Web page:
By Russ Parsons, Los Angeles Times
April 21, 2011
I'm a high-payback kind of cook. What I mean by that is that any effort I expend in the kitchen, I expect to have repaid several times over on the plate.
You can put that down to philosophy if you want — that whole California thing of choosing good ingredients and letting them speak for themselves. Or you can attribute it to my modest technical skills — elaborate constructions with lots of elements just aren't my thing. I did enough fluting of mushrooms in my 20s, thank you.
Or maybe — and more and more I'm thinking this might be it — both of those are just rationalizations for my inherent laziness. Whatever.
But even the most chronic layabout occasionally wants to do something a little special. That usually happens during the holidays, when the dining table becomes a place to gather, rather than just a place to eat. And so for this Easter, I'm proposing a boned leg of lamb, stuffed with greens, feta and pine nuts. It may be a bit complicated to put together, but the payoff is immense.
Not only are the flavors bold — roast lamb, bitter greens, salty feta and a sauce spiked with green olives — but it's visually impressive as well. Sound like too much for you to do? Just take it one step at a time. And if you need to, you can do most of the work the day before.
The first thing to do is prepare the greens, because you'll want them to be thoroughly cooled before you add the cheese and stuff the lamb. The Greek term for this kind of vegetable is "horta," which, informally, is sometimes translated as "weeds." That's a bit insulting, even if it does capture the flexibility of the choices and the taste you're looking for. You want greens with an assertive flavor.
Your photos: Show us the special foods that you prepared for your Seder or Easter menu.
I've even begun using bolted lettuces from my garden to get the same effect; the heat and bitterness that comes when the plant shifts its energies from sending out leaves to producing flowers and seeds is just right, especially for punching up a mix that might be milder than you'd like.
Preparing the lamb is the most complicated part of the recipe, but it's really not that difficult. It used to be that fixing a dish like this required careful knife work to remove the leg, knee and hip bones while leaving the muscles in one piece. Today, most of the lamb legs you'll find in the market are already boned, so the most technical part of the job is already done.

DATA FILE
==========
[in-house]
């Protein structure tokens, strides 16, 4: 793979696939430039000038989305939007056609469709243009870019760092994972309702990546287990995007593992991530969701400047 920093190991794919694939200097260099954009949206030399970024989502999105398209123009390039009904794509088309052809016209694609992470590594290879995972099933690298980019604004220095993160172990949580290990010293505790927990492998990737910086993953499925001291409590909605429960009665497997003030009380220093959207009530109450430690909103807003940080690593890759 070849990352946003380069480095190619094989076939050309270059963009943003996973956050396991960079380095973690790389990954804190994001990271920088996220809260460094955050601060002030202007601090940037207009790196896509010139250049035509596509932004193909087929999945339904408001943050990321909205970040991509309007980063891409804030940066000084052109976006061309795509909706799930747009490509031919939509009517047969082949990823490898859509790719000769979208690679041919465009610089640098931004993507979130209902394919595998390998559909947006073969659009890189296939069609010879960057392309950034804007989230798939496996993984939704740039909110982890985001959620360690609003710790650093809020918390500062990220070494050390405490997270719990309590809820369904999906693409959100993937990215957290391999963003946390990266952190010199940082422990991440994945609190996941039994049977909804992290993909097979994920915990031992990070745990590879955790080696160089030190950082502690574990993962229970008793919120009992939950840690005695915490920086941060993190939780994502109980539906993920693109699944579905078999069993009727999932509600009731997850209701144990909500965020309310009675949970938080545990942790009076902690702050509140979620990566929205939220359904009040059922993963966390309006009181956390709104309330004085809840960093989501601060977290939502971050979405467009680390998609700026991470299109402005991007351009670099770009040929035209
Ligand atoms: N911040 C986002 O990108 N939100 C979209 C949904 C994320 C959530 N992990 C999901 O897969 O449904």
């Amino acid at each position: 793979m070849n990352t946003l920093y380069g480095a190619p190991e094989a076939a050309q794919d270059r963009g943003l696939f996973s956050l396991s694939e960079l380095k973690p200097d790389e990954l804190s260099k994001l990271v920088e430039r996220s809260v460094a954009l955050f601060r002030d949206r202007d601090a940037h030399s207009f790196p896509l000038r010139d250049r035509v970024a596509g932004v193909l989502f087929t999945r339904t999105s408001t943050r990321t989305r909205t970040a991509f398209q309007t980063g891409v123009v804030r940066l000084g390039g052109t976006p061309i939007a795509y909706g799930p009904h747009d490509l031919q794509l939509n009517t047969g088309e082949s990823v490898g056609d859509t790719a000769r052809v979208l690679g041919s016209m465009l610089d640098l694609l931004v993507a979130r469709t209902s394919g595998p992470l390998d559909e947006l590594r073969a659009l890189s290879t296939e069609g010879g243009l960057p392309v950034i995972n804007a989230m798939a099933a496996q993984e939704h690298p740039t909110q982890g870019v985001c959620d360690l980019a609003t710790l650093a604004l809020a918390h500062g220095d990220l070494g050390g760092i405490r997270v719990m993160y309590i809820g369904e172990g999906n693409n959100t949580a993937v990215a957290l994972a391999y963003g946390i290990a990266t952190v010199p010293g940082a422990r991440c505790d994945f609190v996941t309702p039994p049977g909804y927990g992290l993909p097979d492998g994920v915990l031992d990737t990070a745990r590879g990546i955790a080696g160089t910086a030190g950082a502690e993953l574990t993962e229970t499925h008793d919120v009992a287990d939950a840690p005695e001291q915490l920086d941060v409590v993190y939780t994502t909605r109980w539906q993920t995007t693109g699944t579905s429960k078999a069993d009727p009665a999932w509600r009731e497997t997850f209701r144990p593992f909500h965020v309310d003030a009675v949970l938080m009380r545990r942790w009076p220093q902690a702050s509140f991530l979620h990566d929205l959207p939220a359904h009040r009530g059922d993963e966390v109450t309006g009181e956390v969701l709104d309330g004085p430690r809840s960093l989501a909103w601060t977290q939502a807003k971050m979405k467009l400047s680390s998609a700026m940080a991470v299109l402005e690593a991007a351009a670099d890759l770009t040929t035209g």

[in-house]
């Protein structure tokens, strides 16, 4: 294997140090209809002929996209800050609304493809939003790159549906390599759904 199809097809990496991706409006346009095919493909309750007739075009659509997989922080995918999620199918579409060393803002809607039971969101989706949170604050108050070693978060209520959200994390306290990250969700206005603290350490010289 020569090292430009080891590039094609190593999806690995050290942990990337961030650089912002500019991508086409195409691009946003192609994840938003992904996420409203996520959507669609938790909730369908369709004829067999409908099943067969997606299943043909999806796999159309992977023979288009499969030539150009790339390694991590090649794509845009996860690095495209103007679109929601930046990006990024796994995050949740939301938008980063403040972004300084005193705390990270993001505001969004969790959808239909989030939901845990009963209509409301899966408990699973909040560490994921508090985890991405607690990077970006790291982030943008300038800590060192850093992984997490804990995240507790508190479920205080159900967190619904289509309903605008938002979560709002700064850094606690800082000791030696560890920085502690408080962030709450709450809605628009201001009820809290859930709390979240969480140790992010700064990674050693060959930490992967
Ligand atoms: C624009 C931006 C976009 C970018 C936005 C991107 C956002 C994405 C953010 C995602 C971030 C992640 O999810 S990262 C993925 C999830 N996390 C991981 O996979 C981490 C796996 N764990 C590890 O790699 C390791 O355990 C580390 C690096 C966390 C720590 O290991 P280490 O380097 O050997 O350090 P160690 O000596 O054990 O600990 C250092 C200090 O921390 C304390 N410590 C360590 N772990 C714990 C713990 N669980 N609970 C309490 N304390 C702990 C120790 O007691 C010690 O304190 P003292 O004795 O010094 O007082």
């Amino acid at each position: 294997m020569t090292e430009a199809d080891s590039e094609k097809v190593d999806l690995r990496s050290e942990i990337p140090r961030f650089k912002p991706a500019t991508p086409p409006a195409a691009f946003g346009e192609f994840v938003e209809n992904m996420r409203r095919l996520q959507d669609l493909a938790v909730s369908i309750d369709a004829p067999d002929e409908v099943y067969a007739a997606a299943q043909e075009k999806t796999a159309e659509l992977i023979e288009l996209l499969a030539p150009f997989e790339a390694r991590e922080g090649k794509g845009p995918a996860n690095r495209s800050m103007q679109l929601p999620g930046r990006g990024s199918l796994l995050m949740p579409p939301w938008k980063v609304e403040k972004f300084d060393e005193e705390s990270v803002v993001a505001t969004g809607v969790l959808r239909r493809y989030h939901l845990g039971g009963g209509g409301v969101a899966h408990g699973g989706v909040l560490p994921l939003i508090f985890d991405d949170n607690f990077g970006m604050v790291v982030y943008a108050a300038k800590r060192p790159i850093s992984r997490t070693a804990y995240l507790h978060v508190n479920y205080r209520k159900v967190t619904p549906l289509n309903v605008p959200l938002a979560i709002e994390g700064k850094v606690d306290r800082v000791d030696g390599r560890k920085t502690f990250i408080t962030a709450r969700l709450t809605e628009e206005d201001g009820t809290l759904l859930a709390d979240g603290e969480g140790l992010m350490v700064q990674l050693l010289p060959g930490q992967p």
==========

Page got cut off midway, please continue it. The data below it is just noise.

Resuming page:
The first thing to do is slice the leg so it will lay flat, opening out like a book. Sometimes the boned leg will come already like this. Other times the bone will have been removed with the leg muscles more or less intact. (It's amazing what they've taught machines to do these days.) If this is the case, find the spot where the meat is the thinnest and slice through.
When the leg is laying flat, you'll notice that there will be several spots where the muscle is noticeably thicker than others. You'll also notice that in those places, the leg isn't laying completely flat, either. To fix that, use a sharp knife to slice into the middle of that part of the muscle lengthwise (from hip to shank). Not too deep — only an inch or so. Be careful to make a clean cut, preferably in one stroke. Lightly pound the meat with a rolling pin — lightly, you're just trying to flatten it a little more, not turn it into schnitzel.
To stuff the lamb, arrange the leg on the work surface. It will be roughly triangular in shape. (OK, very roughly.) Have the narrow part facing toward you. Spoon the stuffing over the lamb in a fairly even layer, making sure that some works its way into the slices you've created. You're going to roll it up, so leave a margin around the edges to keep too much of the stuffing from squishing out.
Roll up the leg of lamb, starting with the narrow end and rolling toward the wide end. Wrap a length of unbleached cotton butchers' twine around the middle of the roll and tie it closed. Don't roll and tie too tightly as the meat will expand during cooking. It should be just tight enough to hold it in place. Make another wrap from end to end, tucking in that flap of meat that sticks out, then hit it with another couple of cross-wise wraps.
That's the hardest part done, and it wasn't so bad, was it? Still, you might prefer to do this much a day in advance; just stick the roast in a plastic bag and refrigerate it overnight. Do be sure to remove it from the fridge and let it come close to room temperature before beginning to roast though.
You'll want to cook the lamb to about 135 degrees. That's about medium-rare (the meat fibers are set, but it's still pink in the center). You can go a little longer if you prefer, but I wouldn't cook it much less than that. Lamb leg has a lot of sinew and that needs to be cooked for a while to soften.
When the roast is done, tent it with aluminum foil and set it aside to rest for at least a half-hour, and preferably closer to an hour, before you untie and slice it. If you try too early, the roast will want to unroll.
You'll need a little bit of time to make the sauce anyway. It's just a simple pan sauce — mainly the roast drippings, a little white wine and some chicken stock, seasoned with rosemary and chopped green olives. Don't skip straining the sauce, though, and the more you do it, the silkier it will be.
Carve the roast in the kitchen — even with a good rest it may still want to unroll and you'll want a little privacy to straighten it up and make it pretty. The first slice is always the hardest to keep in shape. Don't worry if that one turns out messy. Just put it at one end of the platter and cover it with the better slices.
Ladle a little sauce down the center and pour the rest into a gravy boat. What? You were going to pass a saucepan at the table?
Look, this thing might not have been all that hard to make, but you don't want your guests to know that.
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